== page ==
The video above was taken at the Butte County Cooperative Extension building in Oroville, CA. Rob and I moved to California a little over a month ago to work with 16 northern California honey bee breeders. Since arriving here we have had the chance to do some field work with a few of the beekeepers in the area. Some of them have moved their bees out of the valley and up into the mountains in Shasta and Siskiyou Counties. Last week we collected 150 samples from two beekeepers from 12 different apiaries and this week we spent most of our time processing those samples for Varroa and Nosema.
The video shows Technician Rob Snyder processing a single honey bee sample for the parasitic mite Varroa and the fungus Nosema. Varroa uses the honey bee as its host feeding on its blood much like a tick would do on a human. Nosema is a fungus that causes the disease nosemosis which gives the bees dysentery. Both Varroa and Nosema are serious threats to the honey bee. Varroa is a known vector for viruses and Nosema can weaken colonies to the point of collapse. Processing samples is not the most desired task on our list but getting results to beekeepers is which makes processing these samples a necessary evil for us and the program.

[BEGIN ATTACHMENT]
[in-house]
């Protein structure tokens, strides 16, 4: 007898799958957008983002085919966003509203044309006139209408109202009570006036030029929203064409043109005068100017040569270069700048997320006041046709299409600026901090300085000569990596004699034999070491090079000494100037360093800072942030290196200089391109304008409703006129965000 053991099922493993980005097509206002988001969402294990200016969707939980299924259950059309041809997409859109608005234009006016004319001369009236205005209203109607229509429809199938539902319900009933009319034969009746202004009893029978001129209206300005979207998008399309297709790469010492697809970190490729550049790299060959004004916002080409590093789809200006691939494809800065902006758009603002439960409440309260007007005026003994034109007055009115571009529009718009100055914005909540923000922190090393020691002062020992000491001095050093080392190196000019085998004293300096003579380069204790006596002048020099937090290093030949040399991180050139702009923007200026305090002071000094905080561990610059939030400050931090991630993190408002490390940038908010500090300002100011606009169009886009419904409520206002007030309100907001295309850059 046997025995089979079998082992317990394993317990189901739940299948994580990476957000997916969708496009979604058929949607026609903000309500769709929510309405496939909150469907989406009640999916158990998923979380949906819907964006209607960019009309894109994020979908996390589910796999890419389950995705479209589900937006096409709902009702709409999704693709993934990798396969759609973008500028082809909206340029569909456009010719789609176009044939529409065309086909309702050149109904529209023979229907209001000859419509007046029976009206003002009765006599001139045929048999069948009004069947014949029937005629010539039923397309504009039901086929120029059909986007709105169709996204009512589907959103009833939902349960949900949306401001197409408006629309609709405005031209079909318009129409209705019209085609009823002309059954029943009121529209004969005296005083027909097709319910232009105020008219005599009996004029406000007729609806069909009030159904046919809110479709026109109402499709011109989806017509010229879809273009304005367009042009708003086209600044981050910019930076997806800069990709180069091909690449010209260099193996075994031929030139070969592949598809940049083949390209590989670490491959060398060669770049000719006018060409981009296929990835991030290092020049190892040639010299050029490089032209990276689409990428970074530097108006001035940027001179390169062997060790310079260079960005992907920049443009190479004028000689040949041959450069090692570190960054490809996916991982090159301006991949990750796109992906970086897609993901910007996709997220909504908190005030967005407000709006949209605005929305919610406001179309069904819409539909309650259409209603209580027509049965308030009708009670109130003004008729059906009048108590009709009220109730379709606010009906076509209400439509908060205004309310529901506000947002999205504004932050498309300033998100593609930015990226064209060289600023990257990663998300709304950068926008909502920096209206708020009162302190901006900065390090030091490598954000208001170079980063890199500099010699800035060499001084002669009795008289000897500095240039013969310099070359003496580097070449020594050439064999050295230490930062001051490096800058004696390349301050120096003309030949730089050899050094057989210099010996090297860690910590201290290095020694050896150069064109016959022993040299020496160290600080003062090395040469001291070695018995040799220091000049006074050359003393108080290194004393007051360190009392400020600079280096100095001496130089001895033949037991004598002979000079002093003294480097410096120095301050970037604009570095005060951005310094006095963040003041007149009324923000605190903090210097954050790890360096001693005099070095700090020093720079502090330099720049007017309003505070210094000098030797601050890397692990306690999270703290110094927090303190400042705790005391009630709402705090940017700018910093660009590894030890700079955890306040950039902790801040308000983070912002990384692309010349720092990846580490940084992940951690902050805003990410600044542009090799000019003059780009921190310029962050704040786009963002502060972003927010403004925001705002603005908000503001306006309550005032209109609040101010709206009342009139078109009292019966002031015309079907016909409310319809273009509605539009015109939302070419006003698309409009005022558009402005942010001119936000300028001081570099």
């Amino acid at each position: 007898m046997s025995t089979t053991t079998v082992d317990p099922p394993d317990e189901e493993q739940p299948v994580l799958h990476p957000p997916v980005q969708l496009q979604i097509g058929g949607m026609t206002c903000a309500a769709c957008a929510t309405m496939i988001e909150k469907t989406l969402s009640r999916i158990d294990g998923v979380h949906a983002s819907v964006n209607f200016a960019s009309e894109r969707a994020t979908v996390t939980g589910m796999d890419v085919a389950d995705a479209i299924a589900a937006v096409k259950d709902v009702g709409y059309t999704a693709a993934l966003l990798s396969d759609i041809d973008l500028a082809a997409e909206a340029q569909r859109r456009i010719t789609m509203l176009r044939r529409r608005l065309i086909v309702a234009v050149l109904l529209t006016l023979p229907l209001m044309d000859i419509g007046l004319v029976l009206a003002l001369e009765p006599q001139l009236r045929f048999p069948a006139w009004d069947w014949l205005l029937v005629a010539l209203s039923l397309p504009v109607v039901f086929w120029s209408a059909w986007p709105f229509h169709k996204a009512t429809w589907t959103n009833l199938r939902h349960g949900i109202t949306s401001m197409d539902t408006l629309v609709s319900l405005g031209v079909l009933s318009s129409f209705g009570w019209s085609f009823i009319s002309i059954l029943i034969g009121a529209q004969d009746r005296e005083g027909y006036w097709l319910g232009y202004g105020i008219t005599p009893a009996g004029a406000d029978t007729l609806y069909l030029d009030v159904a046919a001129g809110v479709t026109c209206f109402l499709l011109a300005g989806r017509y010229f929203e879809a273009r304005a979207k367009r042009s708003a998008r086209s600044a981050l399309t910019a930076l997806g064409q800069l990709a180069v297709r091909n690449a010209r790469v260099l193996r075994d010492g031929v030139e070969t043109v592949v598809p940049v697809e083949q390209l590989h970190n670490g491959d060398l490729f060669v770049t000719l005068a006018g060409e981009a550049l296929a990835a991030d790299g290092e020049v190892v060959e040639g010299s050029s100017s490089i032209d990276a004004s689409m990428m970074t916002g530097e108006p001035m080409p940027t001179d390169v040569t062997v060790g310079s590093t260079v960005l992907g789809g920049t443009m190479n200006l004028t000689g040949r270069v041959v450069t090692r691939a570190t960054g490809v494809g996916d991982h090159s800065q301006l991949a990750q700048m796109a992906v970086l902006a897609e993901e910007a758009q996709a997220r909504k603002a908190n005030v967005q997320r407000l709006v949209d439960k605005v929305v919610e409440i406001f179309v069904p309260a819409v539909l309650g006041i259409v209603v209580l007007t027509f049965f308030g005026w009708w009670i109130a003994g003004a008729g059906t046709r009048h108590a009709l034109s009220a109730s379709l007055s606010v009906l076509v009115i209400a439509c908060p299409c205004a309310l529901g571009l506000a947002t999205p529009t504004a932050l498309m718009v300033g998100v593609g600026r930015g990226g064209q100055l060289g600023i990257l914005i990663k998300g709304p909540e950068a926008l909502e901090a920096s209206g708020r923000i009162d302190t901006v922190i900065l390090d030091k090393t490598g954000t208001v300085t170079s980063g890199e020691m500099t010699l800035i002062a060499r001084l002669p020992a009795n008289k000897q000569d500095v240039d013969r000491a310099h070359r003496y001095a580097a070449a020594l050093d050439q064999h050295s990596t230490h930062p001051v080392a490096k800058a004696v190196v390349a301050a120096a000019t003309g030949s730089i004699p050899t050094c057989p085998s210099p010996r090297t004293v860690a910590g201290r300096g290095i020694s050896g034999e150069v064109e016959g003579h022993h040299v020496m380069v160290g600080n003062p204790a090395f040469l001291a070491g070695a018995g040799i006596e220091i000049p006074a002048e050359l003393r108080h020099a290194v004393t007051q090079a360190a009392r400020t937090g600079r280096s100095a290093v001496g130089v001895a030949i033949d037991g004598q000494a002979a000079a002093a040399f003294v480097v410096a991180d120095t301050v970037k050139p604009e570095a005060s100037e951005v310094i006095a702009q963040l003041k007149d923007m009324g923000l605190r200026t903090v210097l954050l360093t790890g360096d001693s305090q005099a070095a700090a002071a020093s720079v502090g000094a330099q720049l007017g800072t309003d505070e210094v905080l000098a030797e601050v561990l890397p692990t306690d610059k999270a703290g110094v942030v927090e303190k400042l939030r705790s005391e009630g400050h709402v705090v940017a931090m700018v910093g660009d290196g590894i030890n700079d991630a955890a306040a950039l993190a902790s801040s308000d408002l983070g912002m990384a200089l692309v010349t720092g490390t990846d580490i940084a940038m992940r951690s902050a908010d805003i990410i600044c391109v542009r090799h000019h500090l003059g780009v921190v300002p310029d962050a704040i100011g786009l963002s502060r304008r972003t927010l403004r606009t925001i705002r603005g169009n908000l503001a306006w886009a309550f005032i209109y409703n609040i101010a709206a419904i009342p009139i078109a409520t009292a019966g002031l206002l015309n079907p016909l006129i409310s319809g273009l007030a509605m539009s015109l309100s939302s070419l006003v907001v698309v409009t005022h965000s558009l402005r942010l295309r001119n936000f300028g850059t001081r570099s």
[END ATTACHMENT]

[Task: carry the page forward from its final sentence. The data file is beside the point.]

A honey bee sample used to test for Varroa and Nosema consists of three hundred to four hundred bees taken from the brood nest of a hive. The bees are placed in a plastic bag and kept frozen until they are ready to be processed at the lab. Each sample is rinsed in soapy water two times and then run through a series of sieves to separate the mites from the bees. This allows us to more easily count the mites. Next, 100 bees are counted out from the sample and placed aside for Nosema testing. If mites are found in the sample then the remainder of the bees from that sample must be counted in order to get a mite to bee ratio. That ratio gives us and the beekeeper an idea of how bad the infestation is. After mites and bees are counted, the bees set aside for the Nosema test are crushed, water is added to make a slurry, and a drop of that slurry is placed on special slide called a hemacytometer so that the Nosema spores can be counted. Depending on how many Varroa mites and Nosema spores we find, processing a single sample can take anywhere from 5 to 15 minutes.
Once all of the samples are processed for Varroa and Nosema the data is entered into a spreadsheet and a report is generated for the beekeeper.